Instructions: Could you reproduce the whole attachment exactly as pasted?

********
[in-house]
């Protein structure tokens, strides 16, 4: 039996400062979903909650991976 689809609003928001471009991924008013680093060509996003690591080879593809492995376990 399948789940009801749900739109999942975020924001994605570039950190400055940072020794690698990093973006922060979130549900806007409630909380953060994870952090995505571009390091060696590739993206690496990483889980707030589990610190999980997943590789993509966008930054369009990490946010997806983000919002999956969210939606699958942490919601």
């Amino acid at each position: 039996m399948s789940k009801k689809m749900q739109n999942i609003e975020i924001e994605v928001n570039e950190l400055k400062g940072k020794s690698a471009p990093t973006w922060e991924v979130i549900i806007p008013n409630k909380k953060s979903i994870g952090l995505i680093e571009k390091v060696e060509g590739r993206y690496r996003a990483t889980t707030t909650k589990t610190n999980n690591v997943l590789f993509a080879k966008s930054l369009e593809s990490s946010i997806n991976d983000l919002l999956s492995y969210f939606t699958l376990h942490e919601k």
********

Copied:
[in-house]
């Protein structure tokens, strides 16, 4: 039996400062979903909650991976 689809609003928001471009991924008013680093060509996003690591080879593809492995376990 399948789940009801749900739109999942975020924001994605570039950190400055940072020794690698990093973006922060979130549900806007409630909380953060994870952090995505571009390091060696590739993206690496990483889980707030589990610190999980997943590789993509966008930054369009990490946010997806983000919002999956969210939606699958942490919601």
């Amino acid at each position: 039996m399948s789940k009801k689809m749900q739109n999942i609003e975020i924001e994605v928001n570039e950190l400055k400062g940072k020794s690698a471009p990093t973006w922060e991924v979130i549900i806007p008013n409630k909380k953060s979903i994870g952090l995505i680093e571009k390091v060696e060509g590739r993206y690496r996003a990483t889980t707030t909650k589990t610190n999980n690591v997943l590789f993509a080879k966008s930054l369009e593809s990490s946010i997806n991976d983000l919002l999956s492995y969210f939606t699958l376990h942490e919601k």